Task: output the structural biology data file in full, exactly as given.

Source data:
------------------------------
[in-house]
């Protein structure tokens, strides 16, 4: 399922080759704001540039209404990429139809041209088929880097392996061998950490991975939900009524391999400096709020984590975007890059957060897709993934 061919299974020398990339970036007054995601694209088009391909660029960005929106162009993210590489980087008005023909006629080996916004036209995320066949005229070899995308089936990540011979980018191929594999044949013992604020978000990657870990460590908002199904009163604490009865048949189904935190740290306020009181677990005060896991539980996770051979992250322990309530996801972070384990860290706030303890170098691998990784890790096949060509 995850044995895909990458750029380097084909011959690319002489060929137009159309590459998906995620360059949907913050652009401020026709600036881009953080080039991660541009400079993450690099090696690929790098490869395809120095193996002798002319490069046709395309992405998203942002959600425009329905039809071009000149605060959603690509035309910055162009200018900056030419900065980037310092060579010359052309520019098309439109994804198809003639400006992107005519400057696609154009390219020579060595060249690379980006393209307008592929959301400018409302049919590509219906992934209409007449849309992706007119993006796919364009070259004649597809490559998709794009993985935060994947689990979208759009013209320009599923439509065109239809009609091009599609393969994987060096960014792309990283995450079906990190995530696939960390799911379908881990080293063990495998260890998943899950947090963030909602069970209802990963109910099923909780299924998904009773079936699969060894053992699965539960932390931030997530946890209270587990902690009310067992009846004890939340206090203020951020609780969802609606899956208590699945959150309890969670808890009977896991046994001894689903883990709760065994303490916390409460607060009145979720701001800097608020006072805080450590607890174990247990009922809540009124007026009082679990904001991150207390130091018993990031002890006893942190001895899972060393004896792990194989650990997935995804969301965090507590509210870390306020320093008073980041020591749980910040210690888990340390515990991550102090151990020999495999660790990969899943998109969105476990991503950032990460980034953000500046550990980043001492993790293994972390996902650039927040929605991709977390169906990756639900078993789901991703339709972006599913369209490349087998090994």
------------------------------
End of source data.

[in-house]
């Protein structure tokens, strides 16, 4: 399922080759704001540039209404990429139809041209088929880097392996061998950490991975939900009524391999400096709020984590975007890059957060897709993934 061919299974020398990339970036007054995601694209088009391909660029960005929106162009993210590489980087008005023909006629080996916004036209995320066949005229070899995308089936990540011979980018191929594999044949013992604020978000990657870990460590908002199904009163604490009865048949189904935190740290306020009181677990005060896991539980996770051979992250322990309530996801972070384990860290706030303890170098691998990784890790096949060509 995850044995895909990458750029380097084909011959690319002489060929137009159309590459998906995620360059949907913050652009401020026709600036881009953080080039991660541009400079993450690099090696690929790098490869395809120095193996002798002319490069046709395309992405998203942002959600425009329905039809071009000149605060959603690509035309910055162009200018900056030419900065980037310092060579010359052309520019098309439109994804198809003639400006992107005519400057696609154009390219020579060595060249690379980006393209307008592929959301400018409302049919590509219906992934209409007449849309992706007119993006796919364009070259004649597809490559998709794009993985935060994947689990979208759009013209320009599923439509065109239809009609091009599609393969994987060096960014792309990283995450079906990190995530696939960390799911379908881990080293063990495998260890998943899950947090963030909602069970209802990963109910099923909780299924998904009773079936699969060894053992699965539960932390931030997530946890209270587990902690009310067992009846004890939340206090203020951020609780969802609606899956208590699945959150309890969670808890009977896991046994001894689903883990709760065994303490916390409460607060009145979720701001800097608020006072805080450590607890174990247990009922809540009124007026009082679990904001991150207390130091018993990031002890006893942190001895899972060393004896792990194989650990997935995804969301965090507590509210870390306020320093008073980041020591749980910040210690888990340390515990991550102090151990020999495999660790990969899943998109969105476990991503950032990460980034953000500046550990980043001492993790293994972390996902650039927040929605991709977390169906990756639900078993789901991703339709972006599913369209490349087998090994």